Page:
what if.
actively participate in games and unstruc-
Therapist: So, if we could change how
tured play but will avoid talking about con-
much you worry and think about all
cerns or practicing relevant skills in session.
the negatives that would be a good
Though such children appear to like their
result?
therapist, it is not evident that the therapist
Client: Definitely, I’m tired of worrying
is viewed as someone who could help with
all the time.
emotional or behavioral problems.
In the final example, an older child talks
with his therapist about dealing with anger.
Prior Reviews
The client’s statements reflect the collabora-
In their 2003 meta-analysis of associations
tive aspect of the alliance:
between relationship variables and treatment
Client: I feel better since we last talked. outcomes, Shirk and Karver found only 23
That stuff we worked on was pretty studies with quantifiable relationships pub-
helpful. lished over the previous 27 years. The major-
Therapist: That’s cool. Great. What ity of these studies did not assess alliance per
did you do? se but evaluated various dimensions of rela-
Client: Like . . . I forgot what it is tionship quality such as therapist warmth,
called . . . like . . . I controlled my therapeutic climate, or treatment participa-
temper . . . when I got angry . . . tion. Only ninestudies examined the alli-
I was like OK like take a deep ance, and of these nine only one evaluated
breath . . . then I walked away. the alliance prospectively in individual ther-
Therapist: Great. It helped bring your apy. Overall, Shirk and Karver (2003) found
anger down. that relationship variables are related to
Client: mmhmm. youth treatment outcomes with a weighted
Therapist: You made a good decision. mean correlation of 0.20, slightly smaller
Some people get angry and are than, but similar to, estimates from the adult
like, hey, I’m right, I’m not backing literature (see Chapter 2).
down. Although Shirk and Karver (2003) did
Client: If I get up in their face when not report results for alliance studies alone,
I’m mad, I end up losing anyway. a reanalysis of the data indicates that the
Therapist: Losing anyway? weighted mean alliance–outcome association
Client: Yeah, I pay for it later. Get in in the sample of nine studies was r = 0.25.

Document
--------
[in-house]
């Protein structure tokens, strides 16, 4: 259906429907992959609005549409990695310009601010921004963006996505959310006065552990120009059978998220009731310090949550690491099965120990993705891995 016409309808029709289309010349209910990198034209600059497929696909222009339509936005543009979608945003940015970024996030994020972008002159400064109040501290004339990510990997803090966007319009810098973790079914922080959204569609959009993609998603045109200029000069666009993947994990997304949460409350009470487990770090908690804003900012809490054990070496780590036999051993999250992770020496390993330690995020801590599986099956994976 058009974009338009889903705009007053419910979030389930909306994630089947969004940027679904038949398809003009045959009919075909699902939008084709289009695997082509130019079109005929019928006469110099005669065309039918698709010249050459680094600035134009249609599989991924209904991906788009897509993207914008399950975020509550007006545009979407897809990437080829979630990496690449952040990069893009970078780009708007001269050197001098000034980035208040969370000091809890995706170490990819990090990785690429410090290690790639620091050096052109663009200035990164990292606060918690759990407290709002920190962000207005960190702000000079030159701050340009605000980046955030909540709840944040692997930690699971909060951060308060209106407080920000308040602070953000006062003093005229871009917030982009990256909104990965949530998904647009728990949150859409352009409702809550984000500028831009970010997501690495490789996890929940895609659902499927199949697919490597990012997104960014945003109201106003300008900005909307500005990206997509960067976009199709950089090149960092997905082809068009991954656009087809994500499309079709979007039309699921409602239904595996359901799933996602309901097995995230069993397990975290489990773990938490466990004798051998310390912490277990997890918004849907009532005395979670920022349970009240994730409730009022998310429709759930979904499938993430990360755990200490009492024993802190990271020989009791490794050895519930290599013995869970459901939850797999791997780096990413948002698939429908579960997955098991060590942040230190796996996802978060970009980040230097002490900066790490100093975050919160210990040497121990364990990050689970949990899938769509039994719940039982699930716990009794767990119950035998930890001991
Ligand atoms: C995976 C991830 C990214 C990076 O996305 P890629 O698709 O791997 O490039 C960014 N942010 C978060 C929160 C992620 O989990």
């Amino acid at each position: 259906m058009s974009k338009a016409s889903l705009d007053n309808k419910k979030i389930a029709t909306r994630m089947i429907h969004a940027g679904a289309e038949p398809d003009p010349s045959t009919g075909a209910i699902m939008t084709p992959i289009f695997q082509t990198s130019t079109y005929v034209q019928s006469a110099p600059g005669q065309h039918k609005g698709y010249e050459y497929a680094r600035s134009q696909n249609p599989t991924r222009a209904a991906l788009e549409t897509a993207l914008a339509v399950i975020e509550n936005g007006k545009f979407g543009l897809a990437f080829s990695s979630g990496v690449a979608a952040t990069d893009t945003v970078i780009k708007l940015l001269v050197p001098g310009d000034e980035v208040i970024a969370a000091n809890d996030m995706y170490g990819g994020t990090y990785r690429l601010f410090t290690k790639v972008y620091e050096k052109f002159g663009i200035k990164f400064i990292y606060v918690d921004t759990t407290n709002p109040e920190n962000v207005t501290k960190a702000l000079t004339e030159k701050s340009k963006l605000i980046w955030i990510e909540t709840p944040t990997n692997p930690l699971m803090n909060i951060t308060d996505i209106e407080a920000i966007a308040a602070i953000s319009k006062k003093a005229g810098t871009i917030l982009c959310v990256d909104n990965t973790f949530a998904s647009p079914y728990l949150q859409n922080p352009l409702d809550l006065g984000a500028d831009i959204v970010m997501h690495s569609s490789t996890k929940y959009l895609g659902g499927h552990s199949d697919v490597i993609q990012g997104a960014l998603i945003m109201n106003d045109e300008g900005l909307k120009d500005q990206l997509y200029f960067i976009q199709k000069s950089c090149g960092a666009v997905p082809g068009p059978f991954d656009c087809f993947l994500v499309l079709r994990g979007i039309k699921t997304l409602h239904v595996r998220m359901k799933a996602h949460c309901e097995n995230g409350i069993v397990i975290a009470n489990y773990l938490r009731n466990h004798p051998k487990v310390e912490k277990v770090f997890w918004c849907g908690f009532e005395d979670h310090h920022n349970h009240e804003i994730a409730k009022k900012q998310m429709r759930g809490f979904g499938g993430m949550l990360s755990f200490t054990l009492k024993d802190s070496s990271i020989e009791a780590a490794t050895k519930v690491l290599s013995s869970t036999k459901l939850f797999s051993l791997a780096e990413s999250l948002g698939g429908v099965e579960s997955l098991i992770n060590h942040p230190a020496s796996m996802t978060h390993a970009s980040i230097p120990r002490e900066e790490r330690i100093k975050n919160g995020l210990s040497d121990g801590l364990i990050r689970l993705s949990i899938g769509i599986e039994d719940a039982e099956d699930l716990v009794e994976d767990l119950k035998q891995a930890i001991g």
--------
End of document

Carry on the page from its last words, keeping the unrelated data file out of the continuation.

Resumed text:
trouble and stuff. It should be noted, however, that this

s h i rk , k a rve r 75
estimate includes both prospective and child and adolescent literature. First, consis-
concurrent measurement of alliance and tent with earlier meta-analyses, we expected
outcome, and the assessment of alliance in alliance to predict outcomes and hypothe-
individual and family therapy. sized that this association might be moder-
In a subsequent meta-analysis, Karver, ated by timing of alliance assessment. Prior
Handelsman, Fields, & Bickman (2006) research on relationship processes in child
specifically examined alliance–outcome rela- and adolescent treatment has been criticized
tions for child and adolescent clients. These for the inclusion of studies involving the
estimates did not include parent and family concurrent measurement of alliance and
alliance data. Karver et al. (2006) identified outcome (Shirk & Karver, 2003). It has been
10 studies that assessed youth alliance in suggested that concurrent measurement
relation to outcome. Correlations varied inflates estimates of association. In order to
widely across studies and ranged from 0.05 address this possibility, we examined associa-
to 0.49 with a weighted mean correlation of tions by timing of alliance measurement.
0.21. Like the original meta-analysis by Shirk Second, some evidence suggests that parent
and Karver (2003), these results indicate a alliance may be more strongly associated
moderate association between alliance and with treatment continuation and attendance
outcome in child and adolescent therapy. than treatment outcome. (Hawley & Weisz,
2005), thus we examined this possibility by
Meta-Analytic Review comparing correlations by type of alliance
In recent years, there has been significant (parent vs. youth). Third, consistent with
growth in the number of studies evaluating prior results (Shirk & Karver, 2003), we did
alliance–outcome relations in child and not expect a difference in the strength of
adolescent therapy. In order to provide an alliance–outcome relations by treatment
estimate of this association based on a larger type; instead, we expected comparable asso-
sample of studies than previously reported, ciations across behavioral and nonbehavioral
we conducted a meta-analysis of current therapies. We did, however, predict differ-